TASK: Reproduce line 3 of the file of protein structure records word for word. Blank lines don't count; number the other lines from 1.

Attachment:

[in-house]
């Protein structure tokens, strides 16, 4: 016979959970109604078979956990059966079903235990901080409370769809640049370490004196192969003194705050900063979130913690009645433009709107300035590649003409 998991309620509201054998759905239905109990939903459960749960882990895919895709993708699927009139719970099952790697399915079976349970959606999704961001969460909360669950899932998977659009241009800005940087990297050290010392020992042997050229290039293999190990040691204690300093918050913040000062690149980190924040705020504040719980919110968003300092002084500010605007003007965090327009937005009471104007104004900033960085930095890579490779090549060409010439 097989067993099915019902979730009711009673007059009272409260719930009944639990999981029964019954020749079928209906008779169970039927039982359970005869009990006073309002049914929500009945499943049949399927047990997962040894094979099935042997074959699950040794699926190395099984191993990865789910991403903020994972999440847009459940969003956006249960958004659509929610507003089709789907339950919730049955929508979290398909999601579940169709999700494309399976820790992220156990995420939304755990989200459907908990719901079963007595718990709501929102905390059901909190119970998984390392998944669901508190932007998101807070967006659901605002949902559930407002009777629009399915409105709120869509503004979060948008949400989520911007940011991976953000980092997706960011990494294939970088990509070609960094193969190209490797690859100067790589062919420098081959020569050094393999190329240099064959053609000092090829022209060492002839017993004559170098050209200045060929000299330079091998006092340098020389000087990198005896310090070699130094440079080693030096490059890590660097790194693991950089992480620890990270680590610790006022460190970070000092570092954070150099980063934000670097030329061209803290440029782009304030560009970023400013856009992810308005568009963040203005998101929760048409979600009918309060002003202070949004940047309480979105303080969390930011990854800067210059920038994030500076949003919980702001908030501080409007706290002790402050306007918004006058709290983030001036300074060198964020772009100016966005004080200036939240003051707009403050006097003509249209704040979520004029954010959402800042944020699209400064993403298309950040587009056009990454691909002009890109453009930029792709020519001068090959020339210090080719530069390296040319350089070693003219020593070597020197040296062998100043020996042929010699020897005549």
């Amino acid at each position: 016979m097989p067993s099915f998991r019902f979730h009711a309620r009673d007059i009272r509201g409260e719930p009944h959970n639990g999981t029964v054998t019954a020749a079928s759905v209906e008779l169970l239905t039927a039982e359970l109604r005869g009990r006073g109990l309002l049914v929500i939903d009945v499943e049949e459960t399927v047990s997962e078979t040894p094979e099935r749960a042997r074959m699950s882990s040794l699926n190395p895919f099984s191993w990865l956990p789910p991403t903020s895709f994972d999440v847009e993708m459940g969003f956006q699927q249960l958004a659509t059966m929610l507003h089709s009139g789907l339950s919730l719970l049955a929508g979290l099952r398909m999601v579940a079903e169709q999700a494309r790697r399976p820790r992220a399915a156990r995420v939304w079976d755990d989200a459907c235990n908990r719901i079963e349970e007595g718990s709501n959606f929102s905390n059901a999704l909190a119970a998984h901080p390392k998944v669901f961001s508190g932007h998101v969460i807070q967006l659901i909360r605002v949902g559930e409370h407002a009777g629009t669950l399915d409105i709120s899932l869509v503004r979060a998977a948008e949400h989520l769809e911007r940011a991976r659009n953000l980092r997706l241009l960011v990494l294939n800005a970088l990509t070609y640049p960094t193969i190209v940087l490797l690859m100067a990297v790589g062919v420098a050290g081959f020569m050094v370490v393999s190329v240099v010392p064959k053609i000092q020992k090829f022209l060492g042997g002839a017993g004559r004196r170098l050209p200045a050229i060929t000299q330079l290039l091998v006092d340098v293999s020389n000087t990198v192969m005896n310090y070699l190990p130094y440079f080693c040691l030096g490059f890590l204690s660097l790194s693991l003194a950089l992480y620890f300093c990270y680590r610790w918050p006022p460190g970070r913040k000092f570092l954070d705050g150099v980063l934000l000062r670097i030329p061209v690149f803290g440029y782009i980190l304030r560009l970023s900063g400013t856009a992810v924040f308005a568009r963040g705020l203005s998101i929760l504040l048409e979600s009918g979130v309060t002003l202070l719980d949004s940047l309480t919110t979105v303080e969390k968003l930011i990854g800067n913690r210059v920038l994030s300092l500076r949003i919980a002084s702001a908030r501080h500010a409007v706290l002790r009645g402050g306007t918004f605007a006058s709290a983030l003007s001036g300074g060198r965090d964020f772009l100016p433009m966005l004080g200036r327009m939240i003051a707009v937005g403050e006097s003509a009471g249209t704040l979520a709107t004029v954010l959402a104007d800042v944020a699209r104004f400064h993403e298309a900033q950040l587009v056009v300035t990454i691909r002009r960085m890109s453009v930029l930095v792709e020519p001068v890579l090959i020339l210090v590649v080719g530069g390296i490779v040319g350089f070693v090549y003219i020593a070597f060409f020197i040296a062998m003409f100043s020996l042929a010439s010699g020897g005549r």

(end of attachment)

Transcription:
């Amino acid at each position: 016979m097989p067993s099915f998991r019902f979730h009711a309620r009673d007059i009272r509201g409260e719930p009944h959970n639990g999981t029964v054998t019954a020749a079928s759905v209906e008779l169970l239905t039927a039982e359970l109604r005869g009990r006073g109990l309002l049914v929500i939903d009945v499943e049949e459960t399927v047990s997962e078979t040894p094979e099935r749960a042997r074959m699950s882990s040794l699926n190395p895919f099984s191993w990865l956990p789910p991403t903020s895709f994972d999440v847009e993708m459940g969003f956006q699927q249960l958004a659509t059966m929610l507003h089709s009139g789907l339950s919730l719970l049955a929508g979290l099952r398909m999601v579940a079903e169709q999700a494309r790697r399976p820790r992220a399915a156990r995420v939304w079976d755990d989200a459907c235990n908990r719901i079963e349970e007595g718990s709501n959606f929102s905390n059901a999704l909190a119970a998984h901080p390392k998944v669901f961001s508190g932007h998101v969460i807070q967006l659901i909360r605002v949902g559930e409370h407002a009777g629009t669950l399915d409105i709120s899932l869509v503004r979060a998977a948008e949400h989520l769809e911007r940011a991976r659009n953000l980092r997706l241009l960011v990494l294939n800005a970088l990509t070609y640049p960094t193969i190209v940087l490797l690859m100067a990297v790589g062919v420098a050290g081959f020569m050094v370490v393999s190329v240099v010392p064959k053609i000092q020992k090829f022209l060492g042997g002839a017993g004559r004196r170098l050209p200045a050229i060929t000299q330079l290039l091998v006092d340098v293999s020389n000087t990198v192969m005896n310090y070699l190990p130094y440079f080693c040691l030096g490059f890590l204690s660097l790194s693991l003194a950089l992480y620890f300093c990270y680590r610790w918050p006022p460190g970070r913040k000092f570092l954070d705050g150099v980063l934000l000062r670097i030329p061209v690149f803290g440029y782009i980190l304030r560009l970023s900063g400013t856009a992810v924040f308005a568009r963040g705020l203005s998101i929760l504040l048409e979600s009918g979130v309060t002003l202070l719980d949004s940047l309480t919110t979105v303080e969390k968003l930011i990854g800067n913690r210059v920038l994030s300092l500076r949003i919980a002084s702001a908030r501080h500010a409007v706290l002790r009645g402050g306007t918004f605007a006058s709290a983030l003007s001036g300074g060198r965090d964020f772009l100016p433009m966005l004080g200036r327009m939240i003051a707009v937005g403050e006097s003509a009471g249209t704040l979520a709107t004029v954010l959402a104007d800042v944020a699209r104004f400064h993403e298309a900033q950040l587009v056009v300035t990454i691909r002009r960085m890109s453009v930029l930095v792709e020519p001068v890579l090959i020339l210090v590649v080719g530069g390296i490779v040319g350089f070693v090549y003219i020593a070597f060409f020197i040296a062998m003409f100043s020996l042929a010439s010699g020897g005549r």